The Pensions Regulator (TPR) said that its concerns about high fees and unsuitable advice are often linked to transfer requests into international self-invested personal pensions (Sipps).
The transfers look towards investment overseas but through UK-registered Sipps.
The regulator’s investigations show those seeking these transfers “frequently live overseas with the transfer facilitated by intermediaries and advisers outside the UK”.
TPR said that overseas advisers are targeting members via social media platforms and then guiding them through the transfer process.
Nicola Parish, executive director of frontline regulation at TPR, said in a blog post: “Here we’ve heard evidence that these overseas intermediaries ‘coach’ the saver through the transfer process convincing them it is in their interest when, in reality, they may be exposed to high or unnecessary charges.
“This coaching can be successful in getting the saver to continue with the transfer even when they’ve received regulated advice advising they should not transfer.”
The watchdog added: “Where regulated advice is required, there were a number of UK firms offering this. Although this advice was predominantly not to transfer, the member still often goes ahead with the transfer.”
The regulator also found during its pension scam threat review that industry players use different definitions of ‘scam’.
While some adhere to the Pension Scams Industry Group (PSIG) code of best practice definition, this has been deemed too vague as it can “encompass a range of harms to savers”.
Others admitted they would like the definition to be even broader and include “any activities that may lead to poorer outcomes for savers”, the TPR said.
This might be concerning not only because it could penalise legitimate activities that could turn sour for reasons beyond the industry or the member’s control, but also because sector professionals are failing to reference scams in relation with fraudulent activity, the watchdog found.
Some respondents have lamented this, as they believe not looking at scams in tandem with fraud is a “barrier as it adds to the opportunities for a wider interpretation”.
In terms of scale, different firms have, unsurprisingly, different experiences of scams, since smaller providers will have come across fewer instances than larger administrators.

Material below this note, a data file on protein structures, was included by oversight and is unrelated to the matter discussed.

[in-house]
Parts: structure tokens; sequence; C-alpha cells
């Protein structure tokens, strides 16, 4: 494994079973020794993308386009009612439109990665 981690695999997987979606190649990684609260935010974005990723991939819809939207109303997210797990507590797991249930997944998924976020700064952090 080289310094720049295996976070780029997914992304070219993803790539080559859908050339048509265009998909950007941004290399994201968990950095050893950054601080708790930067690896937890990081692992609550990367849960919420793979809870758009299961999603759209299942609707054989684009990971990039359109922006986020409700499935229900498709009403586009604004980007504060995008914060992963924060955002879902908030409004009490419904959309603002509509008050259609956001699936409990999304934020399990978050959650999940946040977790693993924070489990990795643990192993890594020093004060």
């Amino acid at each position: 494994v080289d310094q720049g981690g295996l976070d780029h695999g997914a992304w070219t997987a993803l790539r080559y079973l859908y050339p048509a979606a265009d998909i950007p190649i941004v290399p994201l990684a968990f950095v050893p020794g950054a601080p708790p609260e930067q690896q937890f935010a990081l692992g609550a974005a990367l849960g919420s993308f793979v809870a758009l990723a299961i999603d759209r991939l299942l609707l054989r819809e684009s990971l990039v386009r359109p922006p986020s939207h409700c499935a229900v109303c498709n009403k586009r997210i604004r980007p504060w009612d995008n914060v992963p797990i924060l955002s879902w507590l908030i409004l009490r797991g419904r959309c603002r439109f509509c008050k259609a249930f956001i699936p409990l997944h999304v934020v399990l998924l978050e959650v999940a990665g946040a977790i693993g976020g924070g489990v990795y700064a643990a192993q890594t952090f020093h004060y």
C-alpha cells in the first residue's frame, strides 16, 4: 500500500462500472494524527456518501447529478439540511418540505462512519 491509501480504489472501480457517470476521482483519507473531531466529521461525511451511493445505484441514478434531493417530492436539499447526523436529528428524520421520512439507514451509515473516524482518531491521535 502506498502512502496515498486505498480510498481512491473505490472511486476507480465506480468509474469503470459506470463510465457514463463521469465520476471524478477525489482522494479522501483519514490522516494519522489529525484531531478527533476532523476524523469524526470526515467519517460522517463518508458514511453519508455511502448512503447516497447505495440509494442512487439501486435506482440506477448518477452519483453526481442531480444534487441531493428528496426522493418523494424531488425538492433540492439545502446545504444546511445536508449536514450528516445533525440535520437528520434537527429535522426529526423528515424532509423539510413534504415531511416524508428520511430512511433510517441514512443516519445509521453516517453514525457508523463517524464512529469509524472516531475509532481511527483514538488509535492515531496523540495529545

But also, using different definitions definitely doesn’t help when trying to compare the data available, the regulator added.
One problem the TPR also faced, was the reliance on victim reporting. This has been deemed as somewhat ineffective since it could take years before a member realises they were victim of a scam.
More education needed
Tom Selby, head of retirement policy at AJ Bell, believes that the strongest weapon savers can have in their arsenal is education on this issue and how to spot dodgy offers.
“Despite substantial government and regulatory efforts to clamp down on fraudsters, financial scams continue to ruin people’s lives,” he added.
“The average scam loss is estimated to be in the region of £75,000 ($94,020, €87,800) – around £13,000 higher than the average value of a pension pot accessed for the first time. In short, many scam victims will see their entire retirement blown apart, with no guarantees they will get any of their money back.
“The model of choice used by scammers has shifted away from so-called ‘pension liberation’ fraud – a transfer model aimed at allowing access before age 55 – and towards financial scams outside pensions.
“Post-pension freedoms, encouraging people over 55 to withdraw their funds and invest in dodgy vehicles is by far the easiest way for scammers to make money.
“There is some anecdotal evidence the pensions cold-calling ban has discouraged – although not completely eradicated – this problem. Although fraudsters are now increasingly using social media to target people. Policymakers and the wider industry have ramped up efforts to protect savers from scammers in recent years, with by far the most effective tool being education.
“The best way to avoid being scammed is to understand the tell-tale signs, which remain things like unregulated investment ‘offers’ that are too good to be true, high fees and unsolicited approaches out of the blue. If you are at all unsure about where you’re about an investment, stop, think and check the firm you are dealing with is regulated. If in doubt, do not part with your money – you could live to regret it.”